How To Master Tree Pose

In this month’s yoga master class, Yoga Ru is helping us learn how to master tree pose

The sun is finally making a brave appearance and spring is in the air. What better way to celebrate the brighter days than by adding Tree Pose to your practice?

Tree Pose teaches us the principles of digging deep and rooting down. It may seem like a simple enough pose but it has lots to offer. It builds focus and improves your coordination. And it stretches the inner groin, arms and shoulders. And it strengthens the core, hip flexors and glutes. It is also very strengthening on the ankle joint and is a great pose for runners to incorporate into their pre-run warm up.

how to master tree pose top tips

With 26 bones, 25 joints and 33 muscles our feet are designed to support the weight of the whole body. Your feet get tired and sore because the bones are being squashed together when you wear shoes, because the muscles are being bypassed by arch support. Whilst I’m not quite suggesting you turn you back on wearing conventional shoes, getting barefoot and onto your yoga mat is the best thing you can do for your feet. It allows your feet to spread to their natural shape and realign the bones.

Prepping for tree pose

After your warm up, come to a standing position and explore the three points of each foot: the ball of the big toe, ball of the little toe and middle of the heel. Root down into them equally, while at the same time feeling a lift in the three arches of each foot. When we root down into these three points, the arches natural lift into a triangular dome shape. This action is called Pada Bandha (foot energy lock). It brings an awakening and energy to the leg muscles that travels up the entire body.

Building strong and flexible feet will help you find your foundation in your yoga practice, cultivating a flow of energy from the ground up. You’ll find that when you take time to focus on the placement of your feet, the ‘rooting-down’ effect will naturally help you achieve better alignment in all standing poses. Having an awareness and appreciation of your feet will not only benefit your yoga practice but also your day-to-day movement and activities.

How to master tree pose

This sequence will bring you through a progression of poses to prepare you for tree pose. It will strengthen the core, hip flexors and glutes and stretch out the inner groin. You will come into Tree Pose twice, once at the end of each standing flow. When you arrive into each standing pose bring your attention to the placement of your feet. Scan through the three points of your feet and find the connection to your sticky mat. When you press into these three points you will feel the three arches lifting and a strong suction drawing you down and projecting you up at the same time.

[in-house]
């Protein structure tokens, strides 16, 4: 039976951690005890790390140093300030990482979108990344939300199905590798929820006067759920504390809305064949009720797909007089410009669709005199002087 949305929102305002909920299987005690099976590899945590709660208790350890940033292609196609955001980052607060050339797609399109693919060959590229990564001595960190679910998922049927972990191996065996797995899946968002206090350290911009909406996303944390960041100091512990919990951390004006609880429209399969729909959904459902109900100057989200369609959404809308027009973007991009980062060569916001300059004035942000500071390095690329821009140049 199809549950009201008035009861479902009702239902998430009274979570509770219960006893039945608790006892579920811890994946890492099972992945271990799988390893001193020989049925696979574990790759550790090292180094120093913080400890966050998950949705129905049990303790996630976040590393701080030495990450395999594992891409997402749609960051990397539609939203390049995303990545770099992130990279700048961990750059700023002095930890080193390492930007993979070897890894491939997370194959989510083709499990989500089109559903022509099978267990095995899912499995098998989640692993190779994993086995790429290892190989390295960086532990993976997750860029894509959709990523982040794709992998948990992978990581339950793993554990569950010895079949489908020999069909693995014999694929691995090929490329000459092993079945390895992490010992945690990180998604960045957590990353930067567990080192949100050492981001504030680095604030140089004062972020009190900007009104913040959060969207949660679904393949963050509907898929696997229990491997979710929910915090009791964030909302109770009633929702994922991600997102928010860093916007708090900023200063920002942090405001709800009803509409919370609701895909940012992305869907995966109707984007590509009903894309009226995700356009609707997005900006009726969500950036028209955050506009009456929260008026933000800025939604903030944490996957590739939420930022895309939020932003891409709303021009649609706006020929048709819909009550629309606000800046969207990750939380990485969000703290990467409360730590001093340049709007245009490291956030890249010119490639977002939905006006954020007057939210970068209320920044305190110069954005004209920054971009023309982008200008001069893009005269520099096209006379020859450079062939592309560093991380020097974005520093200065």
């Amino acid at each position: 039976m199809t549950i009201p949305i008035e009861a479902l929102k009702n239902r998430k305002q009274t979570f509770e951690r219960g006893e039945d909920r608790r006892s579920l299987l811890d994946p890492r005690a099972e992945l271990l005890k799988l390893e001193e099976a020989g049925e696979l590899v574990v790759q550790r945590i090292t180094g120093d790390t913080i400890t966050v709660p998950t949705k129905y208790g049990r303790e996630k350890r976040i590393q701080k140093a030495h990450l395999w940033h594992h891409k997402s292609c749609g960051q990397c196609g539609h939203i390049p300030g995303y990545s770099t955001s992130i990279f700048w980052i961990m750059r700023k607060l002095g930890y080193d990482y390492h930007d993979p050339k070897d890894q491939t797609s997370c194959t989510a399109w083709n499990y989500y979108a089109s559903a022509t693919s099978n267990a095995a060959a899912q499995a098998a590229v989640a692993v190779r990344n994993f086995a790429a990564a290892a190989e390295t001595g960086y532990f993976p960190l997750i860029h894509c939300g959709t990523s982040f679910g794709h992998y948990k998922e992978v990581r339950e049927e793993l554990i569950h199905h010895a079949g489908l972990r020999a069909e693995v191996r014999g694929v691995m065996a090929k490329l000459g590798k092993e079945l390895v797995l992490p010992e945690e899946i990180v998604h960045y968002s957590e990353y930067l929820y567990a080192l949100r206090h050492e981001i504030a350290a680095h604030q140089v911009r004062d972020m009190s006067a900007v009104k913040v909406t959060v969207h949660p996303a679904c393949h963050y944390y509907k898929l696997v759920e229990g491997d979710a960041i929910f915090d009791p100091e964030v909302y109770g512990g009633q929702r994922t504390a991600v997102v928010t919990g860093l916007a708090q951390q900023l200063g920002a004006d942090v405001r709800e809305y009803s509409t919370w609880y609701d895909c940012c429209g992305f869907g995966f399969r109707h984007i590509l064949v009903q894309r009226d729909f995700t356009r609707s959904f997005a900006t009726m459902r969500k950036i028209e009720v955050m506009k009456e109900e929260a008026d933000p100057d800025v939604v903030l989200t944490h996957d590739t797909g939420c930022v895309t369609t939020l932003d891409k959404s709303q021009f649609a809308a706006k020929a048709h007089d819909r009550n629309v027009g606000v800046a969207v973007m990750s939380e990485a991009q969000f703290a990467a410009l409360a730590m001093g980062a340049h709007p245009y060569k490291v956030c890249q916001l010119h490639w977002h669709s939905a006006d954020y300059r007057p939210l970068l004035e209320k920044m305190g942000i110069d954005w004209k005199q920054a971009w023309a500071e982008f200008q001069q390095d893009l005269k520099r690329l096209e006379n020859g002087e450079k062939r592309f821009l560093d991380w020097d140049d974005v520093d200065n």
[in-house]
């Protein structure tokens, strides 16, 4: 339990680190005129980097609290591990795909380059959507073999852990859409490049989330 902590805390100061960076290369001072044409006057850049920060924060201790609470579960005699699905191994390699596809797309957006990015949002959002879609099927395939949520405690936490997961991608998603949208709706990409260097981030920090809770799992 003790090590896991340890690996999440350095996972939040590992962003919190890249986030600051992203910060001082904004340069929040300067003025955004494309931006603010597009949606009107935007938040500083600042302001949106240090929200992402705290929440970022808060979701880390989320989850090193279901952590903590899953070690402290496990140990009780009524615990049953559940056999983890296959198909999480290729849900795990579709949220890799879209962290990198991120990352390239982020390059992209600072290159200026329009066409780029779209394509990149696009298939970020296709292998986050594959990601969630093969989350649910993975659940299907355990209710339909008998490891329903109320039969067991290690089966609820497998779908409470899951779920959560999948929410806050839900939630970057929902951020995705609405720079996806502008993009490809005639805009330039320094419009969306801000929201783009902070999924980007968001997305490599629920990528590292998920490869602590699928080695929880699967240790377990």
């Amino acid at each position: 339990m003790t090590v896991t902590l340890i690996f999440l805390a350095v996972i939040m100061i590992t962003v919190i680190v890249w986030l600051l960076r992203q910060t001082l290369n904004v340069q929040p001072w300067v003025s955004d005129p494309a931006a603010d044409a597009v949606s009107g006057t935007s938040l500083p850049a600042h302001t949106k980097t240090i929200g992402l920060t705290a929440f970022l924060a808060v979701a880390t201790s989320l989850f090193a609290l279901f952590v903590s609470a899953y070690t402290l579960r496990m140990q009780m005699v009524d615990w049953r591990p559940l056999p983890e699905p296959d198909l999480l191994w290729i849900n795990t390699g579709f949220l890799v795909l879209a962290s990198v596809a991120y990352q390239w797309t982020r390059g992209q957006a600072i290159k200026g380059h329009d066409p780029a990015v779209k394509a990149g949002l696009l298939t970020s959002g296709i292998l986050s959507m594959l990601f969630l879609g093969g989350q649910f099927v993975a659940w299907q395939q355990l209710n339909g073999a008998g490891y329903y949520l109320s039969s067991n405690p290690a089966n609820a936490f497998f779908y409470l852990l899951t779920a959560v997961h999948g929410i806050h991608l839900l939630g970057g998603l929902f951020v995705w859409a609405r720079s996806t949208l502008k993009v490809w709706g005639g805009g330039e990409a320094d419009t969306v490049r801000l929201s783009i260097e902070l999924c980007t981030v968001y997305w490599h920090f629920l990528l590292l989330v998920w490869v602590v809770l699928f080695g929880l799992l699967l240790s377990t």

sequence to master tree pose

The following are some alignment cues to help you get into the pose with ease. Read through them and spend a bit of time in your tree pose.

  • From Tadasana, hands on hips, inhale, pour your weight into your left foot, draw your navel towards your spine.
  • Bend your right knee and open your hip out to the side, place your right foot on your right calf, or at the top inside of your left thigh.
  • Press your right foot against your inner left thigh and your thigh into your foot.
  • Place your hands on your hip bones to check they are level, press firmly into the standing leg, exhale here.
  • Lengthen through your spine to the tip of your crown, bring your hands to prayer position, inhale, raise your hands up over your head, broaden your collarbones gaze forward.

Top tips to master tree pose

  • It can help to lift up all five toes of the standing leg and placing them down one at a time to broaden the base of your foot and help you find a solid foundation before you come into the full pose.
  • Pick an unmovable point, called your ‘dristi’, to focus on, which will help you find your balance.
  • When in the full pose squeeze the glute of the lifted leg to help open the hip out to the side.
  • Look for length from the inner groin to the outer knee of the lifted leg.
  • We all have wobbly days. There is no shame in using a wall for support if your balance just isn’t with you today. You might find if you are a bit kinder to yourself and use the wall, the next time you try the sequence you will calmly find your best tree ever!

Ruth Delahunty is a 200hr Yoga Alliance certified teacher and founder of Yogaru.ie, a yoga lifestyle website that promotes a yoga way of living both on and off the mat. For more information visit yogaru.ie.

Read: How to master downward dog

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